9. Stochastic discounting tied to income growth Asset pricing theory says that the appropriate discount rate varies with uncertain consumption growth Accordingly, discount rate is linked to uncertain future growth rate (subscript ? for state and ? for time): ???= ? + ???? Captures the long-term relationship between discount rates and economic growth to account for risk 10

  10. State valuation in asset pricing, and its Ramsey-like form For an uncertain state ? (trajectory), the SCC isgiven by ? ???? ? ?? = ?=? with iso-elastic utility, ? ? = ? ?,this is equivalent to ? ???? ? ??(???/??) ? ????? ??? ??? ????= = ????? ?=? ? Discount Factor ???? ? (?+????)? = ?=? 11

  11. Calibrated values for ? and ? ? and ? parameters calibrated via method from Newell, Pizer, and Prest (2022 JAERE) to: 1. Align with the consumption rate of interest in the near-term Focus on a 2% discount rate, reflecting consensus from recent economic literature* 2. Reflect evidence on long-run interest rate behavior** and economic growth uncertainty*** ? ? Near-term discount rate for 2% near-term rate the rule is: 1.5% 0.01% 1.02 2% 0.2% 1.24 ???= ? + ???? = ?.?% + ?.????? 2.5% 0.5% 1.42 3% 0.8% 1.57 * Giglio et al. (2015); Bauer & Rudebusch (2020, 2021); CEA (2017); Drupp et al. (2018); etc. ** Bauer & Rudebusch (2021) *** Rennert et al. (2021); M ller, Stock, & Watson, (2022)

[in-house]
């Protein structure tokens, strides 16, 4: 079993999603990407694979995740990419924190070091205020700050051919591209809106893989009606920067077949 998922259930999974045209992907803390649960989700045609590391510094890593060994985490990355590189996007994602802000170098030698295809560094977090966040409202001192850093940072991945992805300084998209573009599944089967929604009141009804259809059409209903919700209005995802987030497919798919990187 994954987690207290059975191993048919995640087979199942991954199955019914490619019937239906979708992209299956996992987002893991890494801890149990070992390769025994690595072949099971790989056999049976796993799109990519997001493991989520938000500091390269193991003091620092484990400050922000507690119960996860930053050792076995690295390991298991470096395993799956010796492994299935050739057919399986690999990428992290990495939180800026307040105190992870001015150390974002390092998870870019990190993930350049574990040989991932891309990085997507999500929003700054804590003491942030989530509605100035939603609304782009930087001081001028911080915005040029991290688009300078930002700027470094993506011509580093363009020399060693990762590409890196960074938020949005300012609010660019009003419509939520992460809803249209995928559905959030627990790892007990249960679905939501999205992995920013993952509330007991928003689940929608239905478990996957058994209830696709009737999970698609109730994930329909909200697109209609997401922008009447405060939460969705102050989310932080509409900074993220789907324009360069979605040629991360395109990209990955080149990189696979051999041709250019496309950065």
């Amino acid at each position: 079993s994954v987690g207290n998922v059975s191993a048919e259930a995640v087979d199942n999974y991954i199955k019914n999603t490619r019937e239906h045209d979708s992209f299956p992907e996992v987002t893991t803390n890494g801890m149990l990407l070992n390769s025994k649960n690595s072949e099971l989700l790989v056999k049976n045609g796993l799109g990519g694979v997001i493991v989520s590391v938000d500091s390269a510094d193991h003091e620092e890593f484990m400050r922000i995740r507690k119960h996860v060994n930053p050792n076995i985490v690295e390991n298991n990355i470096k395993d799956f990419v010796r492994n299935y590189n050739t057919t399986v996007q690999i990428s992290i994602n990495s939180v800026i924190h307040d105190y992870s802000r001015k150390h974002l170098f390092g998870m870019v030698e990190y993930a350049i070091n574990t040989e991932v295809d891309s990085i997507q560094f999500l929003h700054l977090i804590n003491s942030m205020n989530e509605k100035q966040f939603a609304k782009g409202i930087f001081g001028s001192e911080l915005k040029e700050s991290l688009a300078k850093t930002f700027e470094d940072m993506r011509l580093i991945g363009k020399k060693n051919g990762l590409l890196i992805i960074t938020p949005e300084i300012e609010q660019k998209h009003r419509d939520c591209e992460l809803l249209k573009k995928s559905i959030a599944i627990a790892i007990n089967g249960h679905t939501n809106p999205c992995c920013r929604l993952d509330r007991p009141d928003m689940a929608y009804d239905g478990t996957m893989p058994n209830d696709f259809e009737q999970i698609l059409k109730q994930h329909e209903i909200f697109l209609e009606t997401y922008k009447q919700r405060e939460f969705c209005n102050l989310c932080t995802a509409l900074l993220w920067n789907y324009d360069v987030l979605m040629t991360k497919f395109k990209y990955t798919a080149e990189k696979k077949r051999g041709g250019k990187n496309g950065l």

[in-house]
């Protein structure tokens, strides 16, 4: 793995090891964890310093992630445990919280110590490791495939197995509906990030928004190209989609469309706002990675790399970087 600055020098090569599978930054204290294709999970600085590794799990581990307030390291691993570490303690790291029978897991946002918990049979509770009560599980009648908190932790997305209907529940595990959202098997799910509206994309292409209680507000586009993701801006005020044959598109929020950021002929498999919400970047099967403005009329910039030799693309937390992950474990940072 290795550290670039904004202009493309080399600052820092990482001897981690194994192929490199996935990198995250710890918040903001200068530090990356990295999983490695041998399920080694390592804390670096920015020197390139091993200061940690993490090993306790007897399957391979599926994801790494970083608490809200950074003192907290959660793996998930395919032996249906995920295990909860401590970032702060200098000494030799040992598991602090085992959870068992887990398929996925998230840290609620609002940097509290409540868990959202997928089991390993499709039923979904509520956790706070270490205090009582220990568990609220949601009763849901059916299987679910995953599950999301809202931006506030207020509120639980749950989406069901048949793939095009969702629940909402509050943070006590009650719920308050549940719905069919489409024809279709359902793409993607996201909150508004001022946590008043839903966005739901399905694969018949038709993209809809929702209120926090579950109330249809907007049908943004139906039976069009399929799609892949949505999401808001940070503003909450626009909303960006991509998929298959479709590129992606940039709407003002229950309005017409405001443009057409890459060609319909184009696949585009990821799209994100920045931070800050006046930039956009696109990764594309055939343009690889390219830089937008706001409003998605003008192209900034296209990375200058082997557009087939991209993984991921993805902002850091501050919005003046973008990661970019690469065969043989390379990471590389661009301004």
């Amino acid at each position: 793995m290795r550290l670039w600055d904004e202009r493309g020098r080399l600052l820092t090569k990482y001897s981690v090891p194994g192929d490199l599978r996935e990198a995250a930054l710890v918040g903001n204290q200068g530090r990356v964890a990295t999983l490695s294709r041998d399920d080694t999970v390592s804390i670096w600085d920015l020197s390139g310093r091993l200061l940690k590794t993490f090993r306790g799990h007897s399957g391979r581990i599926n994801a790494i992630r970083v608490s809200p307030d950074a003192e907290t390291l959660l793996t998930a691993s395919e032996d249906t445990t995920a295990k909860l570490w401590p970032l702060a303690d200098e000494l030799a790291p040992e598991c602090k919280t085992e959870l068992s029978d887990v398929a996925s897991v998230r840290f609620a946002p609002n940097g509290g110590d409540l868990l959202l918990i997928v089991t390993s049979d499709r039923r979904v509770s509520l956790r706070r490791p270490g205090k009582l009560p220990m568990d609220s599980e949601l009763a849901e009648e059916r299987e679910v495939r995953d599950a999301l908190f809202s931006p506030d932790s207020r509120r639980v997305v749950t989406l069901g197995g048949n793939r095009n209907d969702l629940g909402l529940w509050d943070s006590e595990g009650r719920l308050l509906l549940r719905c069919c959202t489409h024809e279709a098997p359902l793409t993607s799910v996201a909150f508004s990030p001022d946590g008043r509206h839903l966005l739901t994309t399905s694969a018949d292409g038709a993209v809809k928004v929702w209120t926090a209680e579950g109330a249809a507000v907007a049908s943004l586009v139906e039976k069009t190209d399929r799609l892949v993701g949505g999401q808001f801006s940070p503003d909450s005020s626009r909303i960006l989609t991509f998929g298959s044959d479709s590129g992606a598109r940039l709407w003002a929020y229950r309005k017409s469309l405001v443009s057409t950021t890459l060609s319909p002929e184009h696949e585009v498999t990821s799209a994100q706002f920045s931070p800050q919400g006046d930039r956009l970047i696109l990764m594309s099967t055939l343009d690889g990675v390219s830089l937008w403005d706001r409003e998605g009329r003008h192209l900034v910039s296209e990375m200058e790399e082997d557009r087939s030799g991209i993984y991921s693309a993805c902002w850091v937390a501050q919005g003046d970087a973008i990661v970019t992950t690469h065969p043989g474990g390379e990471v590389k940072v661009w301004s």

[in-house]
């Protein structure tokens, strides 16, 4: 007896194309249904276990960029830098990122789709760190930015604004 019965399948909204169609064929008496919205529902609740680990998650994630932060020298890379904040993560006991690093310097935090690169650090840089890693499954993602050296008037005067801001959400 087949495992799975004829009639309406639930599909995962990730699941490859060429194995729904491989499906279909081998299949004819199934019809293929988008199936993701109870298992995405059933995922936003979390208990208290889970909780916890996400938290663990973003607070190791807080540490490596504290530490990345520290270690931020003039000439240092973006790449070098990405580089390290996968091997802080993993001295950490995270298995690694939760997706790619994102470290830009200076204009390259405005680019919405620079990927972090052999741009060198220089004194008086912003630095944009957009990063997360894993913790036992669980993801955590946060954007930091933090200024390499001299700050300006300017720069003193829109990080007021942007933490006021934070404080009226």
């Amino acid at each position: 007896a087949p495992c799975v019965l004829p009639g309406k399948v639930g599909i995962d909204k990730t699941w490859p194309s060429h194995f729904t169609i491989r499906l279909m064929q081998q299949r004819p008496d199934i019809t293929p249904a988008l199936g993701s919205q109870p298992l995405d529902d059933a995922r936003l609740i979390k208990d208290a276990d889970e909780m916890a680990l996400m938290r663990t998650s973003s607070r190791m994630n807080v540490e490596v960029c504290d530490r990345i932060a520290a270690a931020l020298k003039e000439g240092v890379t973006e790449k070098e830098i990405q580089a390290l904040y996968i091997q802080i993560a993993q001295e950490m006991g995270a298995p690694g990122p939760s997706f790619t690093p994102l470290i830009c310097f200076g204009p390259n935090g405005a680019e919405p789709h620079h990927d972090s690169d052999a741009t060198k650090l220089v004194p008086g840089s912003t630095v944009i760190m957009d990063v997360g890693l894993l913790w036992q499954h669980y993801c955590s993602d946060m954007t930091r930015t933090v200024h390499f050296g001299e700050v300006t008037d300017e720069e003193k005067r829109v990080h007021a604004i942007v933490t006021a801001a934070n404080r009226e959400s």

12. EPA Averaged Across Three Damage Functions GIVE Model 13

  13. Thank you. Billy Pizer(pizer@rff.org) Social Cost of Carbon Initiative: www.rff.org/SCC

  14. RFF-SPs: Population (country level) Methods: Extend the fully probabilistic statistical approach used by the UN for official population forecasts, incorporating improvements from a panel of nine leading demographers* Results: Mean/median world population peaks at ~11B mid-next century, declines to ~7.5B in 2300, but with wide uncertainty Solid black is RFF-SP mean, dashed black is RFF-SP median. Shaded areas represent 5-95% and 1-99% ranges. * Raftery and ev kov (2021)

  15. RFF-SPs: CO2Emissions (global) Methods: 10 experts gave probability distributions for four categories of future emissions to 2300, including experts deeply engaged in long-term scenario development. Trajectories reflect an Evolving Policies case, as used by USG. CO2 distributions conditioned on future economic growth trajectories. Results: Median projections indicate ~60% reduction of CO2 by 2100, with wide uncertainty, including net-zero emissions. Solid black is RFF-SP mean, dashed black is RFF-SP median. Shaded areas represent 5-95% and 1-99% ranges.

  16. SCC estimates from RFFs GIVE Model (Rennert 2022, Nature) Means and distributions of the SCC from 10,000 runs of the GIVE model, for discounting approaches calibrated to 4 near-term rates Using the preferred 2% near-term discount rate, the mean SCC is $185/ton of CO2 Using a 3% discount rate, the mean SCC is $80/ton of CO2, a ~60% increase over the current federal estimate of $51/ton 17